4. Try different cuisines: Many people balk at unfamiliar foods, and children in particular spurn new tastes and textures. Still, plenty of healthy and delicious foods—— bean burritos and guacamole for lunch; spaghetti or lasagna with a robust tomato sauce for dinner——are popular with just about everyone and a great way to get protein and veggies into your kid’s diet. Mexican, Italian, Asian, Middle Eastern and even Indian food have proven to major hits with my clients’ kids.


Made this bok choy stir fry for my client’s kids and they LOVE bok choy now!

5. Fib… but only a little: When I feed picky children, do I always advertise that their shepherds pie is loaded with kale, spinach, carrots, onions and garlic? No. Sometimes kids think they hate something or are afraid to try greens before they even give it a chance, leaving parents very frustrated. When a kid is fussy, I just sneak some healthy veggies into their food like quesadillas, pies, soups, pasta sauces, and they just chow down, licking their fingers, having no clue that they have just eaten every vegetables that they swore off. With that being said, I am completely against lying to a child about what they are eating if they are morally opposed to something like meats, fish, and dairy… you should be as well.

6. Don’t be a short-order cook: Many parents come to me emotionally fried because they are making three meals every night and no one is satisfied. Kids don’t warm up to new things right away, and if you keep giving them the old standbys they’re not going to branch out and explore new foods. Be patient. Make the same dinner for everyone in the family while making sure to put some foods on the plate that your children like — then add something new. Reward them in the end for eating something new and healthy. Just keep trying.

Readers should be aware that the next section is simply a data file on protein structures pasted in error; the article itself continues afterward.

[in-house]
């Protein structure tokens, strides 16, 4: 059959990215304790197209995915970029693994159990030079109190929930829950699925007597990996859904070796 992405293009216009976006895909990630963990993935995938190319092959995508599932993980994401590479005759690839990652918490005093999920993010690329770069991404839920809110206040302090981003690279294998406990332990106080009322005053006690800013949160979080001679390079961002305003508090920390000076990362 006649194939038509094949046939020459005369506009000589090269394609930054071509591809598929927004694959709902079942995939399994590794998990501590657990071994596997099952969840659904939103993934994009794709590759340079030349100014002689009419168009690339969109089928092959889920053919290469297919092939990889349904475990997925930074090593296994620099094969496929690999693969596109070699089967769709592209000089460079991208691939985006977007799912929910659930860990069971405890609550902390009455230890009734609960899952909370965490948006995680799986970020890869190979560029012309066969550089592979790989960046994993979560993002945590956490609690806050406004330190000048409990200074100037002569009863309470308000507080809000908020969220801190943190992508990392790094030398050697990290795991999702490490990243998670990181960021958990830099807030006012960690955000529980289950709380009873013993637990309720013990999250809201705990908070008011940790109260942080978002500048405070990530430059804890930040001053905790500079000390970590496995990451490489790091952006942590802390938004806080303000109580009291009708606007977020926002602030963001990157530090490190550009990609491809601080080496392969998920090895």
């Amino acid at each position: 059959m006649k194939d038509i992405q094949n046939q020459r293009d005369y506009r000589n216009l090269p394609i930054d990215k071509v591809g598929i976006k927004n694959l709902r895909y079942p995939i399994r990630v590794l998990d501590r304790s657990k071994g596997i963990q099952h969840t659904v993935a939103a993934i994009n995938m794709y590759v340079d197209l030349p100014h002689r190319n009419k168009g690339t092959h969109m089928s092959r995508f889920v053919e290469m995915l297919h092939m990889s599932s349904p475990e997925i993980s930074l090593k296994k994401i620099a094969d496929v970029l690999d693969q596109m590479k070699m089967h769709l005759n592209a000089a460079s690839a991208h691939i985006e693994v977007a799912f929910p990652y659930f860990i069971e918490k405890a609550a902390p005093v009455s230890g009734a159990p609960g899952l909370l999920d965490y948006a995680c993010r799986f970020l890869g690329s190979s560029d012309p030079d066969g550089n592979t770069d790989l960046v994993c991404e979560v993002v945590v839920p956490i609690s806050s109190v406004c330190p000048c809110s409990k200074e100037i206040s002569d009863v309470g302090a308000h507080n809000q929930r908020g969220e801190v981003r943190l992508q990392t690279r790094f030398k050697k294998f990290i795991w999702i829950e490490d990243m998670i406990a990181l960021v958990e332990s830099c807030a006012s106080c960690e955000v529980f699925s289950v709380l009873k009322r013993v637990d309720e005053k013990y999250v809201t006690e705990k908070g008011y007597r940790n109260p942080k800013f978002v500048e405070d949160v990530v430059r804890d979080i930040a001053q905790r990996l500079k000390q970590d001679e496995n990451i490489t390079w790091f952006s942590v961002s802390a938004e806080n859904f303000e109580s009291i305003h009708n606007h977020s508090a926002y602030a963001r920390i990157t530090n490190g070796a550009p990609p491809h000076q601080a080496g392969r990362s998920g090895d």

I want to know: How do you get picky kids to eat their veggies? Share your answer below and see what others have to say.

Tofu Frittatas with Onion and Tomato
Here is one of many kid-friendly recipes I make regularly. Based on Serves 8
Recipe type: Entree
  • 2 Tbs. olive oil
  • 1 small red onion, diced (¾ cup)
  • 2 small carrots, diced (1 cup)
  • 5 green onions, chopped (¾ cup)
  • 1 small zucchini, diced (¾ cup)
  • 1 12-oz. pkg. extra-firm tofu, drained
  • 6 oz. soy chorizo, such as Soyrizo, crumbled
  • 3 Tbs. tamari sauce
  • ¼ cup frozen corn kernels
  • 6 plum tomatoes, sliced
  • ¼ tsp. salt
  • 1 tsp. chili powder
  1. Preheat oven to 375°F. Coat 10-inch casserole dish or 24-cup mini-muffin tin with cooking spray.
  2. Heat oil in skillet over medium heat. Sauté red onion 3 to 4 minutes, or until soft. Add carrots, green onions, and zucchini, and sauté 2 minutes. Season with salt and pepper, and cook 3 minutes more, or until vegetables are crisp-tender. Remove from heat.
  3. Purée tofu, soyrizo, and tamari sauce 2 minutes in food processor, or until smooth and thick. Stir tofu mixture into vegetable mixture, mix in corn and spoon into prepared muffin tin. Arrange tomato slices on top of frittata. Bake 25 to 30 minutes for mini frittatas, or until top is firm to the touch. Let stand 10 minutes before serving.